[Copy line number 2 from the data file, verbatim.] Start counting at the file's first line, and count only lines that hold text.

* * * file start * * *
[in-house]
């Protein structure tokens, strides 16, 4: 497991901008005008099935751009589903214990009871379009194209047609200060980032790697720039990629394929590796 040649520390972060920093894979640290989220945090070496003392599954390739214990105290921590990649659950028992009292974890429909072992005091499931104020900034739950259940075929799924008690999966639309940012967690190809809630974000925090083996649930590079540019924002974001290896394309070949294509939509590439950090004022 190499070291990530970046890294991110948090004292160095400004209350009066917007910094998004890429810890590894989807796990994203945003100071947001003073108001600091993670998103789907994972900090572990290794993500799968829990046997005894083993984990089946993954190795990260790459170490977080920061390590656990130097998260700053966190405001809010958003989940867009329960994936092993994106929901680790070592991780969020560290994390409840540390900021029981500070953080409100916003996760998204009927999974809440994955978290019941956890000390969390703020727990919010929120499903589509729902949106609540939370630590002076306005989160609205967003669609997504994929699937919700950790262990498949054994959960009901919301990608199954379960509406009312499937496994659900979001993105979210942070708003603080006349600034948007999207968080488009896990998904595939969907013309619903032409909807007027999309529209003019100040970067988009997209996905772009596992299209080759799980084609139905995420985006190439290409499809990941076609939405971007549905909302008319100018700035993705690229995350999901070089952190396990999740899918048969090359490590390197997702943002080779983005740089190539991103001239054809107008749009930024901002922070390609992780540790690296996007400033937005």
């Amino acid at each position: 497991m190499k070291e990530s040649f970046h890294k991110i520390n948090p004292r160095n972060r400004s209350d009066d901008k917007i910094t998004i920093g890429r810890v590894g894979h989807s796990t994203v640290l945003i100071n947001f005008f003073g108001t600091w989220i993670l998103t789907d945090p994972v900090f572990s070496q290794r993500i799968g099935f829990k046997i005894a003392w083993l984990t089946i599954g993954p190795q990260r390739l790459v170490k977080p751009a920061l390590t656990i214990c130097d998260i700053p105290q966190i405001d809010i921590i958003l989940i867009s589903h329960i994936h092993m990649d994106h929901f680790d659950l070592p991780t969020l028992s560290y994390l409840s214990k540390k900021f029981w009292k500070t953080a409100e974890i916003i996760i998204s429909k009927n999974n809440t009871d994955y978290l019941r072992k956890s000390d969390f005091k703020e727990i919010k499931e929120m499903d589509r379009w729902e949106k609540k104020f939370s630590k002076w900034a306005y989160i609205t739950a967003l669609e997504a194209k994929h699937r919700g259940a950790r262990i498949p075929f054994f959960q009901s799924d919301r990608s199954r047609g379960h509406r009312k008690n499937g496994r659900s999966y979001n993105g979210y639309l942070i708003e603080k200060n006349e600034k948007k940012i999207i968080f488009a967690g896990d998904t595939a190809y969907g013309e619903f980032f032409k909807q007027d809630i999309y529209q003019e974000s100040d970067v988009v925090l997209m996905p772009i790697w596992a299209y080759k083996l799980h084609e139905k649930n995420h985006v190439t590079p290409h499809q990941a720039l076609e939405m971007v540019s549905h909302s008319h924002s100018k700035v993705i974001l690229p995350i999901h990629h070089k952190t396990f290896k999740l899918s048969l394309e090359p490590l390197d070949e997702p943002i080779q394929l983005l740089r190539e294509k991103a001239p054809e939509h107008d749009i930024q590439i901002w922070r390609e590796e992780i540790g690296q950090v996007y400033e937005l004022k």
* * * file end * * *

């Protein structure tokens, strides 16, 4: 497991901008005008099935751009589903214990009871379009194209047609200060980032790697720039990629394929590796 040649520390972060920093894979640290989220945090070496003392599954390739214990105290921590990649659950028992009292974890429909072992005091499931104020900034739950259940075929799924008690999966639309940012967690190809809630974000925090083996649930590079540019924002974001290896394309070949294509939509590439950090004022 190499070291990530970046890294991110948090004292160095400004209350009066917007910094998004890429810890590894989807796990994203945003100071947001003073108001600091993670998103789907994972900090572990290794993500799968829990046997005894083993984990089946993954190795990260790459170490977080920061390590656990130097998260700053966190405001809010958003989940867009329960994936092993994106929901680790070592991780969020560290994390409840540390900021029981500070953080409100916003996760998204009927999974809440994955978290019941956890000390969390703020727990919010929120499903589509729902949106609540939370630590002076306005989160609205967003669609997504994929699937919700950790262990498949054994959960009901919301990608199954379960509406009312499937496994659900979001993105979210942070708003603080006349600034948007999207968080488009896990998904595939969907013309619903032409909807007027999309529209003019100040970067988009997209996905772009596992299209080759799980084609139905995420985006190439290409499809990941076609939405971007549905909302008319100018700035993705690229995350999901070089952190396990999740899918048969090359490590390197997702943002080779983005740089190539991103001239054809107008749009930024901002922070390609992780540790690296996007400033937005």